The price of digital exclusion
We live in a world where the skills needed to thrive are changing fast. A combination of the rise of digital, artificial intelligence and the move to a global economy means that many previously ‘safe’ middle-income administrative jobs have either been offshored or computerised. Consequently commentators predict a hollowing out of the economy, with a greater number of low wage, low skill roles at the bottom and a smaller number of highly paid jobs at the top of the pyramid. This growing imbalance – and the potential social issues it brings – has been analysed and written about by a number of leading economists, such as Thomas Piketty, in his surprise bestseller, Capital in the Twenty-First Century.
Despite what the nostalgic might think, this process is irreversible. Globalisation is accelerating and we can’t put the genie of artificial intelligence back into the box. So, how do we ensure that the UK workforce, and UK companies, are able to cope?
Go.On and On?
The key start point is to understand that the traditional model of learning a particular trade or profession and then spending your entire life working at it is no longer valid. Kids at school today will have multiple jobs during their careers, many of which may not even have been invented yet. Given that you can’t teach someone about a profession that doesn’t exist, the best approach is to provide the skills for lifelong, independent learning, such as self-reliance, adaptability, collaboration and other thinking skills.
The other vital element is to have an understanding, and mastery of, technology. To be fair, most children are miles ahead of their parents in this regard, and initiatives such as re-introducing programming to the school curriculum and low cost machines such as the Raspberry Pi are helping to drive these digital skills.
But the risk is that the current adult generation is falling behind. Research by charity Go.On UK has found that 12 million people (roughly a quarter of the adult population), lack the basic digital skills required today. 23% of small businesses also don’t have these skills. Go.On defines these skills in 5 areas:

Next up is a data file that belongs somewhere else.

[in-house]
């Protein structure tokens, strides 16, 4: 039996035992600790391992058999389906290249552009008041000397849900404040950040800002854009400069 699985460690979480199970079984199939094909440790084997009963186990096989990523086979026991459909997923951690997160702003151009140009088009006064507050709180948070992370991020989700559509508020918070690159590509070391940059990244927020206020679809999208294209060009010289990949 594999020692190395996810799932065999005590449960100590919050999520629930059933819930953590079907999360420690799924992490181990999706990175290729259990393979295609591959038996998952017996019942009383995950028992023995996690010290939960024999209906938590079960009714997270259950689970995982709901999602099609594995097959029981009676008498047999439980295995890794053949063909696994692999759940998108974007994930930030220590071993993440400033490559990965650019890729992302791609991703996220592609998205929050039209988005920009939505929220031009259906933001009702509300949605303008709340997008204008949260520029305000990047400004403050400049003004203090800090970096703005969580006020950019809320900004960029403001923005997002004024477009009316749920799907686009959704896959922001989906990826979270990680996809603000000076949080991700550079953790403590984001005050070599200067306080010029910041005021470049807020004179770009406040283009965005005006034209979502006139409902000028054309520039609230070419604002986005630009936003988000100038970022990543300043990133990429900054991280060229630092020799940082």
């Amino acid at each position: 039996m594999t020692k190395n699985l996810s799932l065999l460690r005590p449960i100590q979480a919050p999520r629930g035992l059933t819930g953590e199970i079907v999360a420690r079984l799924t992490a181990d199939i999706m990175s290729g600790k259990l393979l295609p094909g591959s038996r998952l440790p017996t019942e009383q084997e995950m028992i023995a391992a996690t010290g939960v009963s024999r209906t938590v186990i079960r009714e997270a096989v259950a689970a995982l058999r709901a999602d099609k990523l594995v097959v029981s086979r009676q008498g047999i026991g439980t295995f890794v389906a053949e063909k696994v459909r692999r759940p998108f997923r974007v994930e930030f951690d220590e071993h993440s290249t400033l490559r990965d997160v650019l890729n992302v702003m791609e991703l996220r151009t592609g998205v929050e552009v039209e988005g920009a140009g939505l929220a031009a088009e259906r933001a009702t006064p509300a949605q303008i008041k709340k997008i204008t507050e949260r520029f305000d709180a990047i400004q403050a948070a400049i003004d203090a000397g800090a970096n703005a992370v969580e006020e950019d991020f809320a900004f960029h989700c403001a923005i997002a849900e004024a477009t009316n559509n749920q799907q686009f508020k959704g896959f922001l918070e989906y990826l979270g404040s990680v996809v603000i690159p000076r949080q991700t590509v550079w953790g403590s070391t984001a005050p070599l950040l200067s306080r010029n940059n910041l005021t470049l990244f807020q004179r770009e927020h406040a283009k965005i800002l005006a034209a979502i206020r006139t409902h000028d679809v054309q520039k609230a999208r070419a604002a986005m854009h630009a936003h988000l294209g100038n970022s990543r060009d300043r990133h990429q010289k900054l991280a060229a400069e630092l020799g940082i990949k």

- Managing information (finding, storing and managing online information)
- Communicating (communicating digitally, interacting online)
- Transacting (shopping/selling online, managing finances digitally, registering for government services)
- Problem-solving (using online resources to learn and solve problems)
- Creating (basic content creation, such as writing a social media post)
For many of us, these are not particularly complex or challenging, but failure to learn them not only hurts the chance of a good job, but also financially impoverishes people. If they aren’t able to buy goods online, they may well end up paying more, while they will be increasingly cut off from family and friends. At the same time a significant number of people are being held back, such as by slow internet access speeds, poverty and a lack of technology.
To show the scale of the problem Go.On has created a digital heatmap of the country, which combines local factors (infrastructure, education, demographics), with the percentage of those with digital skills. This shows the areas that are at risk of being left behind – “digitally excluded” – in the future. What is stark when looking at the map is how few regions and local authorities are safe – the vast majority have a medium to high likelihood of exclusion.
The Go.On findings must act as a wake-up call and a way of focusing efforts on increasing digital skills. My concern is that there doesn’t seem to be one body responsible for this – it is left to a combination of local authorities, central/regional government, schools, colleges, charities and even the BBC. While everyone should be responsible for learning basic digital skills, it needs a co-ordinated effort to level the playing field. Otherwise the imbalance shown in the Go.On map will actually widen, rather than shrink, hurting both individual prospects and the overall economy. It is time for rapid government-led action, and it needs to happen quickly.
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